The vertical walls of the gorge expose geological layers that reveal the history of the surrounding land. The walls are composte of extremely hard vertical walls composed of "Armorican" quartzite, formed in the ocean 500 million years ago in the Paleozoic, which were later covered by more recent materials. In the Carboniferous these were elevated and exposed to erosion, finally to be discovered here and at Cimbarra Falls. According to the prevailing theory, it took some 320 million years of the Variscan orogeny for the continental collision of Laurasia and Gondwana to crush the Armorican continent.
In the strata of "Armorican" quartzite some spectacular ripples or crinkles are visible, fossil effects of waves, similar to those that can be observed in any deep, sandy sea, which reveals their origin. Also, fossil traces remain of organisms that left their mark in the sandy sediments some 500 years ago.
Among the formations visible in Despeñaperros are several that have been given names of their own: El Salto del Fraile ("Friar's Leap"), Las Correderas ("The Slides"), or Los Órganos ("The Organs"). In this last, the quartzite had been folded until it stood in vertical strata, which erosion then gave the forms of pointed tubes, evoking the musical instrument, the organ. Los Órganos has status as a natural monument in its own right.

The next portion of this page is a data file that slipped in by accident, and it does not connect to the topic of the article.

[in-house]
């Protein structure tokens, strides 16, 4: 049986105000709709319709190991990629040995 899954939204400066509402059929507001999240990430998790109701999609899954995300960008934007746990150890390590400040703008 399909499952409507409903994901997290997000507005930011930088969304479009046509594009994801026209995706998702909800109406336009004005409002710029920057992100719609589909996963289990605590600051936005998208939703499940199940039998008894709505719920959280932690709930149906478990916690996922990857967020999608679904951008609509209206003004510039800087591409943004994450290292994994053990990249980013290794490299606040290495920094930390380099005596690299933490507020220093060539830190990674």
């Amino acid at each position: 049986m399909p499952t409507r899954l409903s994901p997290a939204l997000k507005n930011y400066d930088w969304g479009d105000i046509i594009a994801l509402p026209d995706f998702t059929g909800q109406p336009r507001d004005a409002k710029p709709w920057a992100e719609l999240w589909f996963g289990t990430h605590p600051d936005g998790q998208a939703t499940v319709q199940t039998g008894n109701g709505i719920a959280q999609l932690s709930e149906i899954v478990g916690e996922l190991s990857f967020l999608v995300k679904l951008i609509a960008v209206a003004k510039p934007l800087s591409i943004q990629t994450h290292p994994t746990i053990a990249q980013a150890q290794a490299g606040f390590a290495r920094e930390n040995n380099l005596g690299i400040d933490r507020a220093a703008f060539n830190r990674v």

Like the rest of the eastern Sierra Morena, The dominant vegetation of Despeñaperros is Mediterranean forest. Holm oak (Quercus ilex) and cork oak (Quercus suber) predominate, along with Portuguese oak (Quercus faginea), Pyrenean oak (Quercus pyrenaica) and various pines: stone pine (Pinus pinea), Aleppo pine (Pinus halepensis), and European black pine (Pinus nigra. The predominant shrubs are strawberry trees (Arbutus unedo), heather (genus Erica), rockroses of the genus Cistus, myrtle (genus Myrtus) and kermes oak (Quercus coccifera).